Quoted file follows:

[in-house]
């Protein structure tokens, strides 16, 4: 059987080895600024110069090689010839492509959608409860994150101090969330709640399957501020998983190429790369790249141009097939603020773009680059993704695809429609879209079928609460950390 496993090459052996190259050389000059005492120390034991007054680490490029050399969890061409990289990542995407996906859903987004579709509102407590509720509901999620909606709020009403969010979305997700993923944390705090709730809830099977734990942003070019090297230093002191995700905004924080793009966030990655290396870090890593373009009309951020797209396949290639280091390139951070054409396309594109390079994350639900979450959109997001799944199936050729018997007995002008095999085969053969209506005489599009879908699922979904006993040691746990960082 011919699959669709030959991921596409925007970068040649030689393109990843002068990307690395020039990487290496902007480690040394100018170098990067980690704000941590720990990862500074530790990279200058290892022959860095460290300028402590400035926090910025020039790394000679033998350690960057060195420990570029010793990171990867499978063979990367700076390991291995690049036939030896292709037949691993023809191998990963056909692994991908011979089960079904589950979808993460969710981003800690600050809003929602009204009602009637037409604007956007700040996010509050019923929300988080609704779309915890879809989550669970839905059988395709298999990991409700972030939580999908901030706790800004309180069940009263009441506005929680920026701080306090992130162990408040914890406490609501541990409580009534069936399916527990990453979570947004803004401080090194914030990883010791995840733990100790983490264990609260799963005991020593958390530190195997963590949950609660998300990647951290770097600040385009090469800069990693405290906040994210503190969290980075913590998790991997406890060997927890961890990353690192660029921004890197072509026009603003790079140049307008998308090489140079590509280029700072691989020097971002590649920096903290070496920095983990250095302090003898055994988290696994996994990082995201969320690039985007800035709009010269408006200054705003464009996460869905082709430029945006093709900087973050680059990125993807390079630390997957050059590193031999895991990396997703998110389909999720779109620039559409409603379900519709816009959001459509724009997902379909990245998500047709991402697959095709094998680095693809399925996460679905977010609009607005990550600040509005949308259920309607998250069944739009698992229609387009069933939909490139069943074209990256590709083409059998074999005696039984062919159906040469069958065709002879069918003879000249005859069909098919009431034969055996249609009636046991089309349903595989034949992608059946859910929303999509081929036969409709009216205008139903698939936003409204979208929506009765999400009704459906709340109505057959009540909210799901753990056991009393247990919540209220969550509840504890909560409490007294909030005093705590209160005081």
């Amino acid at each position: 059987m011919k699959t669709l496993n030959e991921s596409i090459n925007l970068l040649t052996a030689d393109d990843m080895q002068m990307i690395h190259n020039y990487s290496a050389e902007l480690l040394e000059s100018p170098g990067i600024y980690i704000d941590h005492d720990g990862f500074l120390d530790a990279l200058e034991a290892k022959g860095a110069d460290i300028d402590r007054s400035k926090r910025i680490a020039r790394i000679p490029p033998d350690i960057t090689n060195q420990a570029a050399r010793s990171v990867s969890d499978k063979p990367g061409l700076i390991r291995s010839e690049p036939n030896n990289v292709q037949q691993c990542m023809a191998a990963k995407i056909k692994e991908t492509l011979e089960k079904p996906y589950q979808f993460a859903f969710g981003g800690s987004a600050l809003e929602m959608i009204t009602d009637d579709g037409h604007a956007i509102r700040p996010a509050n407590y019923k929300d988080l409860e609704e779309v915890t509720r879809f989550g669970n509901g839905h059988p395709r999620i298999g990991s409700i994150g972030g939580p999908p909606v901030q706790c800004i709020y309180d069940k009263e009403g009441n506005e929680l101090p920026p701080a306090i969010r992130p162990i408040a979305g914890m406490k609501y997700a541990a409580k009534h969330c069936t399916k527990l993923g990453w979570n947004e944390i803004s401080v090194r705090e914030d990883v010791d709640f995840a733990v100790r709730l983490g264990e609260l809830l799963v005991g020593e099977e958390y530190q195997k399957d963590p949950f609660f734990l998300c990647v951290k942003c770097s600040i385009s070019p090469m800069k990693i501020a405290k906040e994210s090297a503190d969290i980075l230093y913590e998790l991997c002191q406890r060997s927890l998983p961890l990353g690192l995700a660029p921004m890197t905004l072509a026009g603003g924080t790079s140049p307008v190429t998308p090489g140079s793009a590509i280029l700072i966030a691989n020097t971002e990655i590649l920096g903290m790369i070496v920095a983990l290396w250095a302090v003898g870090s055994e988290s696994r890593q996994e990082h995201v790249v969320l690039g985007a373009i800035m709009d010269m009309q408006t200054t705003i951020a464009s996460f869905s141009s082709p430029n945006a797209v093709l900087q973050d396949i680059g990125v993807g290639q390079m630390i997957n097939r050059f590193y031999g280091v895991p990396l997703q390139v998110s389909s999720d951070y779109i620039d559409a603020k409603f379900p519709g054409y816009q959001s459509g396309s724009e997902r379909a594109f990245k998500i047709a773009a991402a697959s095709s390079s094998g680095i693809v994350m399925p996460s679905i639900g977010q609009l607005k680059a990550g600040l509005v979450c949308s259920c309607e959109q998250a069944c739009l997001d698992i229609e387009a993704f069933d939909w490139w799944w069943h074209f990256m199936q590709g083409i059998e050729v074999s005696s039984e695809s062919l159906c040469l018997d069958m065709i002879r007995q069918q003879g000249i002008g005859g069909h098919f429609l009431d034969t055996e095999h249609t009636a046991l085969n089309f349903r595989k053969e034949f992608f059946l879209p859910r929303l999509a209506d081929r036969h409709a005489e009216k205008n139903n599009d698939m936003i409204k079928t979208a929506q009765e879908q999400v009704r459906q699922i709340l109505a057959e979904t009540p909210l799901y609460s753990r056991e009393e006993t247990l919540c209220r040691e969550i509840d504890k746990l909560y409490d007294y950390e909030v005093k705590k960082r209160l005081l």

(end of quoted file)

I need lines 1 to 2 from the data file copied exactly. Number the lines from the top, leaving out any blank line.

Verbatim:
[in-house]
């Protein structure tokens, strides 16, 4: 059987080895600024110069090689010839492509959608409860994150101090969330709640399957501020998983190429790369790249141009097939603020773009680059993704695809429609879209079928609460950390 496993090459052996190259050389000059005492120390034991007054680490490029050399969890061409990289990542995407996906859903987004579709509102407590509720509901999620909606709020009403969010979305997700993923944390705090709730809830099977734990942003070019090297230093002191995700905004924080793009966030990655290396870090890593373009009309951020797209396949290639280091390139951070054409396309594109390079994350639900979450959109997001799944199936050729018997007995002008095999085969053969209506005489599009879908699922979904006993040691746990960082 011919699959669709030959991921596409925007970068040649030689393109990843002068990307690395020039990487290496902007480690040394100018170098990067980690704000941590720990990862500074530790990279200058290892022959860095460290300028402590400035926090910025020039790394000679033998350690960057060195420990570029010793990171990867499978063979990367700076390991291995690049036939030896292709037949691993023809191998990963056909692994991908011979089960079904589950979808993460969710981003800690600050809003929602009204009602009637037409604007956007700040996010509050019923929300988080609704779309915890879809989550669970839905059988395709298999990991409700972030939580999908901030706790800004309180069940009263009441506005929680920026701080306090992130162990408040914890406490609501541990409580009534069936399916527990990453979570947004803004401080090194914030990883010791995840733990100790983490264990609260799963005991020593958390530190195997963590949950609660998300990647951290770097600040385009090469800069990693405290906040994210503190969290980075913590998790991997406890060997927890961890990353690192660029921004890197072509026009603003790079140049307008998308090489140079590509280029700072691989020097971002590649920096903290070496920095983990250095302090003898055994988290696994996994990082995201969320690039985007800035709009010269408006200054705003464009996460869905082709430029945006093709900087973050680059990125993807390079630390997957050059590193031999895991990396997703998110389909999720779109620039559409409603379900519709816009959001459509724009997902379909990245998500047709991402697959095709094998680095693809399925996460679905977010609009607005990550600040509005949308259920309607998250069944739009698992229609387009069933939909490139069943074209990256590709083409059998074999005696039984062919159906040469069958065709002879069918003879000249005859069909098919009431034969055996249609009636046991089309349903595989034949992608059946859910929303999509081929036969409709009216205008139903698939936003409204979208929506009765999400009704459906709340109505057959009540909210799901753990056991009393247990919540209220969550509840504890909560409490007294909030005093705590209160005081």